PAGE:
Anyway, at the Groucho Club there was a bit of incident. I somehow managed to tip a considerable amount of red wine over my trousers, rather fetching fawn chinos expensively purchased from Austin Reed reserved especially for occasions when I’m swaggering about in Soho. A woman from a nearby table shot over with a napkin and started rubbing at my thighs in an attempt to help while other, less helpful people yelled “Higher! Higher!” When I looked down at her energetic, and frankly exploratory efforts I didn’t know whether to send for a policeman or ask her for a date.
Anyway, back to York station call and glad of it, in time for our general election. The low turnout was as predictable as the result, and there was no excitement; enough ballot papers and no feverish queues as ten o’clock approached. Malton and Thirsk constituency is not a banana republic, unlike some parts gleefully identified three weeks ago by observers from the Third World.
Posted: June 22nd, 2010 | Author: admin | Filed under: Designing for the Future Competition - University of Brighton, Inclusive design | No Comments »
Ready for some more designs? Next up is something a bit more conceptual.
Jono’s starting point was that we all need to stay in touch with those close to us to avoid feeling lonely so he has designed a light which serves as a reminder of when we need to contact a friend and re-establish that connection.
The product is a light box with a cord. Pull the cord a certain length depending on the amount of time intended, say a week or a month. As the cord, retracts, LEDs light up one by one revealing a flower-like pattern. As it brightens, the light acts as a passive reminder to reconnect with someone close to you.
An elegant idea. What do you think?
Miranda Holms and Hanna Crick
Miranda and Hanna were interested in how “meals on wheels” were delivered and in particular, wanted to re-design the serving bowls to make supper an altogether more stylish and enjoyable affair. Their supper tray is functional but also very attractive. The two handled tray provides stability for the user, leaving one hand free to open doors and manoeuvre around other obstacles. The bowls are angled to aid self service for the less dexterous and are also inset on the tray to provide extra stability, preventing spills or breakages.
A nice touch is the bud vase in the centre of the tray designed to hold seasonal flowers.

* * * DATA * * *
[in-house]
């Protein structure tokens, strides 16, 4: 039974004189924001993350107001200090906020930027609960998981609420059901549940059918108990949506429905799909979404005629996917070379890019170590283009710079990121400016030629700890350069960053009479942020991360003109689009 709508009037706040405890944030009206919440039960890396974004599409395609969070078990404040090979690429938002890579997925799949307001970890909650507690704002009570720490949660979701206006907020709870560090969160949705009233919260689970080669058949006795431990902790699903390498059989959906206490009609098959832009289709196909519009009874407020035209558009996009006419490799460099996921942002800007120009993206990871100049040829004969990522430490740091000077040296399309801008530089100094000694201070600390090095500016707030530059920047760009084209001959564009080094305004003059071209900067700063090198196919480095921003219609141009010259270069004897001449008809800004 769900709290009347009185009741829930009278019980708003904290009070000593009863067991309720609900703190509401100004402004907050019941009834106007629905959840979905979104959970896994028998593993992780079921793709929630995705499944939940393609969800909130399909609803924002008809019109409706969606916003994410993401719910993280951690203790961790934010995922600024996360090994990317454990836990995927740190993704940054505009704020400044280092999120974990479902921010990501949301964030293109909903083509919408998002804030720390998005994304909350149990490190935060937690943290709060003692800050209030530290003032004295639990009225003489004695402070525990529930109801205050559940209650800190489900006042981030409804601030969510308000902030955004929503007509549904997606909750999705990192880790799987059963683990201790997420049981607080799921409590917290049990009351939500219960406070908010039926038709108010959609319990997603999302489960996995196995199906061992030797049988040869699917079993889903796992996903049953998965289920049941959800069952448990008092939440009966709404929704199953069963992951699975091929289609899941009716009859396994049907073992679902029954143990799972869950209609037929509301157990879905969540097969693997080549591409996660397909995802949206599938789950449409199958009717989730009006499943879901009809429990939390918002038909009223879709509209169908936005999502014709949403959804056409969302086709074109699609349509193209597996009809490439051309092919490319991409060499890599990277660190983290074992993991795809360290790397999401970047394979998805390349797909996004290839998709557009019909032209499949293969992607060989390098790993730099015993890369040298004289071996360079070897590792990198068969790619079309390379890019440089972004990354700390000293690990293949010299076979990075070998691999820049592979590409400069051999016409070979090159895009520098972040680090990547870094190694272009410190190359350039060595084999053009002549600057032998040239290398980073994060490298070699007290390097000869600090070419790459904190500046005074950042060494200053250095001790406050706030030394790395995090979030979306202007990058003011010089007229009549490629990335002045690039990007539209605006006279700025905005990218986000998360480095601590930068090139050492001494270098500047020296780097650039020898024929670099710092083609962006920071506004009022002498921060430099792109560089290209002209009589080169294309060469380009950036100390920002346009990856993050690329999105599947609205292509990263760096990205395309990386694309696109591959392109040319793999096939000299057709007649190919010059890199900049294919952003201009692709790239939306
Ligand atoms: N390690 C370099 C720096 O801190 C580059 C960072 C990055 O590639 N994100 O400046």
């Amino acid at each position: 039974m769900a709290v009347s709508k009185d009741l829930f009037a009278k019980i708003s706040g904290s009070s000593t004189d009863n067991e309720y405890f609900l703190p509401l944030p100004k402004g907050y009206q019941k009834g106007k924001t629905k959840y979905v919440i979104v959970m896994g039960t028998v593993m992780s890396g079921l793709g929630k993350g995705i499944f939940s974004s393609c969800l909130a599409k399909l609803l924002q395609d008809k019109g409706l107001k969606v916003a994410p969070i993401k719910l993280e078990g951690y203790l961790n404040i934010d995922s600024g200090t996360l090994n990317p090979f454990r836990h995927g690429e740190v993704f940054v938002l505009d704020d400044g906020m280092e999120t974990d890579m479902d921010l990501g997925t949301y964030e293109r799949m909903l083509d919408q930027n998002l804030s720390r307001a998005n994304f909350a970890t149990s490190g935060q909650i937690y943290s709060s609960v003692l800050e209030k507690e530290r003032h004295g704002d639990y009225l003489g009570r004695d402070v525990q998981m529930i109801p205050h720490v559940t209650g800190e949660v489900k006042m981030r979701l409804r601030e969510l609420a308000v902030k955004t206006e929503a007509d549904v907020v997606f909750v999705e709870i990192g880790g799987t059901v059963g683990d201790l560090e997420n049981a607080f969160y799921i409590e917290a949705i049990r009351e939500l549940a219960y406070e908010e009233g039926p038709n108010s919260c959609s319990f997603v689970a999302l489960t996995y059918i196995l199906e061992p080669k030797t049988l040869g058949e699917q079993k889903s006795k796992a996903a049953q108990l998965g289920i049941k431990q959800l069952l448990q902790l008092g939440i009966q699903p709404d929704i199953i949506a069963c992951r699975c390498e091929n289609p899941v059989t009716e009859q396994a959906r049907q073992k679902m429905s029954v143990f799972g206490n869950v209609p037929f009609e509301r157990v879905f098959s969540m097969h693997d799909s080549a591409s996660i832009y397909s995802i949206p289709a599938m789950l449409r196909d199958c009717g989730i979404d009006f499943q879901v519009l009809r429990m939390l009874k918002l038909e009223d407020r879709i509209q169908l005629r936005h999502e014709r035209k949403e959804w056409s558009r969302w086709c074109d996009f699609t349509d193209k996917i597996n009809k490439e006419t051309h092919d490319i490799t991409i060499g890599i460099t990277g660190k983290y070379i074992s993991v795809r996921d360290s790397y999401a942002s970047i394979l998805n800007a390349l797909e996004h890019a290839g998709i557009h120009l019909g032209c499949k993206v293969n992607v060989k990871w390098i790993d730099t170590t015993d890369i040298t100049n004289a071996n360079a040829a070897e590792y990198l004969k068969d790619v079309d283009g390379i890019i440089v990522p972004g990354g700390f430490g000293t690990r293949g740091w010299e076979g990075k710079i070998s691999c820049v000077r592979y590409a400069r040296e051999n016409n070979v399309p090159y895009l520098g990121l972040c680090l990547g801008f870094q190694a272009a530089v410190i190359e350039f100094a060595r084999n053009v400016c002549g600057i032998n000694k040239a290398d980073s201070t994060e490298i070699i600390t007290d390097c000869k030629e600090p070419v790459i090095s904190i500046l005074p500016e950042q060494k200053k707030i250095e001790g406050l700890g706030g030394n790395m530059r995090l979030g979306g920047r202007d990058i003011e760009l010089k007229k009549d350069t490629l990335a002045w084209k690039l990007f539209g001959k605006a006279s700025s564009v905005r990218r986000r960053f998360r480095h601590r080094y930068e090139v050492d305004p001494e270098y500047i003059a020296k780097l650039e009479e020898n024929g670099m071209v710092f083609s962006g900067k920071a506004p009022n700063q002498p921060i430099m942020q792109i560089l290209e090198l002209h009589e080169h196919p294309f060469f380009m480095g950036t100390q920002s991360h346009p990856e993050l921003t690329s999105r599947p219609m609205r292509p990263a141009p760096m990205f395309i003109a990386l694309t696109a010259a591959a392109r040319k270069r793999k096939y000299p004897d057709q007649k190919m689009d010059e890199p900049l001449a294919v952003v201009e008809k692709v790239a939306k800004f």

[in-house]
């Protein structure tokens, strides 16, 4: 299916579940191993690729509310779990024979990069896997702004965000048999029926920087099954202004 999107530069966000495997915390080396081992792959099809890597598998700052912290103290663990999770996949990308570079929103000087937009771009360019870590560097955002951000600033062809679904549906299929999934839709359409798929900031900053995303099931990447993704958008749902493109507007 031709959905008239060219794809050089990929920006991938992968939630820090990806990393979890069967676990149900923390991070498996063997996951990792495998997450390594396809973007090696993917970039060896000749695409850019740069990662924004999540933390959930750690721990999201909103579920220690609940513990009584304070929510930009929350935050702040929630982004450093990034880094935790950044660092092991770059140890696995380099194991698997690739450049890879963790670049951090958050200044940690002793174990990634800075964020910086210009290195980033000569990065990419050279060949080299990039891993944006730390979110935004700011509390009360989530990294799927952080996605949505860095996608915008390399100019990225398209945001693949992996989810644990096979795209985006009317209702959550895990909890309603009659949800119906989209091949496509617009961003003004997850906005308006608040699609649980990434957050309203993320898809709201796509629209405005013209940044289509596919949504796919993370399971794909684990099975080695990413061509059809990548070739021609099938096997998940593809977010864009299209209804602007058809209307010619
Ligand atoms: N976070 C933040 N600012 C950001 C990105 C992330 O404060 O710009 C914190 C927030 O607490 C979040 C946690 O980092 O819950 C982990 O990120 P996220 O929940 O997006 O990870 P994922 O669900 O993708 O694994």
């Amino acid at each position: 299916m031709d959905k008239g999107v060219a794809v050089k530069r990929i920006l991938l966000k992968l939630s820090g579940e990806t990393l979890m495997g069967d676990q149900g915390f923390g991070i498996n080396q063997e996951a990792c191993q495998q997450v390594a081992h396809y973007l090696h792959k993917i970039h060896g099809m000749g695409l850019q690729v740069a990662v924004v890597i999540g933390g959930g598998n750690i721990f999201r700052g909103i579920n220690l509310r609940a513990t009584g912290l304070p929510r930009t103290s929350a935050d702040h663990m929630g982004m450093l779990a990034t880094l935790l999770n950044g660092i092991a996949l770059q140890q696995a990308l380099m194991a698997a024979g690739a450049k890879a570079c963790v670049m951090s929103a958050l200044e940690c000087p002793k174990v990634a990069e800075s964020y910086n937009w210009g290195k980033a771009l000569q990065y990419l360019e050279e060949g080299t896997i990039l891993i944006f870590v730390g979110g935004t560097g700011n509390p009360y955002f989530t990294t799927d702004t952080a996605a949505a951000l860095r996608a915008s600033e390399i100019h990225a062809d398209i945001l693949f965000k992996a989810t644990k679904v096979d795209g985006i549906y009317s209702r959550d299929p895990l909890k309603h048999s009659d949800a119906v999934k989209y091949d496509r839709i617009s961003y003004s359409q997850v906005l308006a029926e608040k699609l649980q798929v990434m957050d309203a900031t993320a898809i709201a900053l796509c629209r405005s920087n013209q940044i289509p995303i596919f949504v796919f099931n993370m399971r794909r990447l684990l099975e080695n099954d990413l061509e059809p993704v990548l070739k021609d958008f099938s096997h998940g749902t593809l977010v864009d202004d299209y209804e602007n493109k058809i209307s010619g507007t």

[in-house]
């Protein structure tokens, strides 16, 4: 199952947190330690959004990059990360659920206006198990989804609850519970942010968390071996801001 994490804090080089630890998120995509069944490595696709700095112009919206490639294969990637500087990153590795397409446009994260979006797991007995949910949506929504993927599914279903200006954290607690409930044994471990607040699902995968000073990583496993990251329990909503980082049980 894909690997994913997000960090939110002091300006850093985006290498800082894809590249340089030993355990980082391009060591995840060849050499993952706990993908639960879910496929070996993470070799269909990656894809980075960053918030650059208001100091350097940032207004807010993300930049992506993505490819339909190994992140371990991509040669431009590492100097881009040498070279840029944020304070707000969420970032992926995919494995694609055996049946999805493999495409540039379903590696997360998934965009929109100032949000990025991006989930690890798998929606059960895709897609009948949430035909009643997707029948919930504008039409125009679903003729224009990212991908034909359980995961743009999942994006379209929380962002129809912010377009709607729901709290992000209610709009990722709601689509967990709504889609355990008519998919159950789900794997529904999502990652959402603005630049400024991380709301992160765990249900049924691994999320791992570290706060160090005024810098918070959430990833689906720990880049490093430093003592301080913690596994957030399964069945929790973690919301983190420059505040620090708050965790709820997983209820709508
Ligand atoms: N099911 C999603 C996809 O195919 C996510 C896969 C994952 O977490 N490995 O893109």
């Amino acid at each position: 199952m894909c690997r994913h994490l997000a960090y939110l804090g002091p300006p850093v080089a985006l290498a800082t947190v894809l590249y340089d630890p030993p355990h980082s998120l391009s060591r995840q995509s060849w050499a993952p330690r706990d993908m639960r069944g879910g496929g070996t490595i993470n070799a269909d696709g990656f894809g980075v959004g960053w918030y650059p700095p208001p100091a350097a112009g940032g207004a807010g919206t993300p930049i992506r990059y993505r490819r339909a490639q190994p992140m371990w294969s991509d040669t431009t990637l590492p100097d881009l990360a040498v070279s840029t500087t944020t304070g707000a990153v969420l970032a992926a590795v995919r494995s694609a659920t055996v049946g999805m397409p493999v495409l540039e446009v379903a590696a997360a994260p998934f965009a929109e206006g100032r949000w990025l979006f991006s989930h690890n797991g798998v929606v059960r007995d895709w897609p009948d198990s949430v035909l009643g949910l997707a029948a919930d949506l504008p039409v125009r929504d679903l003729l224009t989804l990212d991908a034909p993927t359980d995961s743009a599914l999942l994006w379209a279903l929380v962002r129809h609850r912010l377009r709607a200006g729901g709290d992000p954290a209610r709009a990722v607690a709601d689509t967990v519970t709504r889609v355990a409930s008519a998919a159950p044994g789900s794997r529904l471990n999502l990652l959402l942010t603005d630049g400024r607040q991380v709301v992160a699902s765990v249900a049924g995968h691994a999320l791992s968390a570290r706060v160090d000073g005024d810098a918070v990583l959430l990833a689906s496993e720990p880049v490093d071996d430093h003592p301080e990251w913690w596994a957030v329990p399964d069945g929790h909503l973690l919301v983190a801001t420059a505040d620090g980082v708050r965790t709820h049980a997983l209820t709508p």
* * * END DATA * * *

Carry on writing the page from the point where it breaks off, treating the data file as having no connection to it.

A lovely addition to anyone’s kitchen. What do you think?
Posted: June 22nd, 2010 | Author: admin | Filed under: Inclusive design, Press coverage | Comments Off
Tue, 15 Jun 2010 | By Angus Montgomery
Organisation Enabled by Design is holding an event at London’s Design Museum on Thursday which will focus on the principle of ‘design for all’.
This is a design philosophy that promotes the development of products, services and systems which can be used by as many people as possible without the need for adaptation.
Enabled by Design, which was co-founded by Denise Stephens and Dominic Campbell, promotes the principle of design for all and the good design of assistive equipment. The organisation was set up by Stephens following her diagnosis with multiple sclerosis in 2003 and experiences of using assistive equipment.
Stephens says, ‘Enabled by Design is passionate about design for all and how it can by harnessed to make the world a more accessible and inclusive place.’
She adds, ‘We want to help reframe the ageing and disability debate, so rather than focusing on impairments, we want to concentrate on people’s abilities and the products and services that can help support them to live as independently as possible, as well as making life that little bit easier and more manageable. For us, design for all means accessibility for the masses.’
The We Are Enabled by Design event will examine the potential for using design for all in areas including product design, service design, urban design and the workplace.
Speakers will include Wayne Hemingway, Julia Cassim of the Royal College of Art’s Helen Hamlyn Centre, and Cassie Robinson and Ella Britton from Think Public. The event is also supported by the Future Perfect Company.
Posted: June 21st, 2010 | Author: admin | Filed under: Inclusive design, Miscellaneous | No Comments »
What happens when you get a lot of passionate, creative people in one place? They start to re-design the world.
This is what happened at an event organised by Enabled by Design last week at the London Design Museum. Enabled by Design set up by Denise Stephens in 2008 aims to challenge the one-size-fits-all approach to assistive equipment through the use of clever modern design.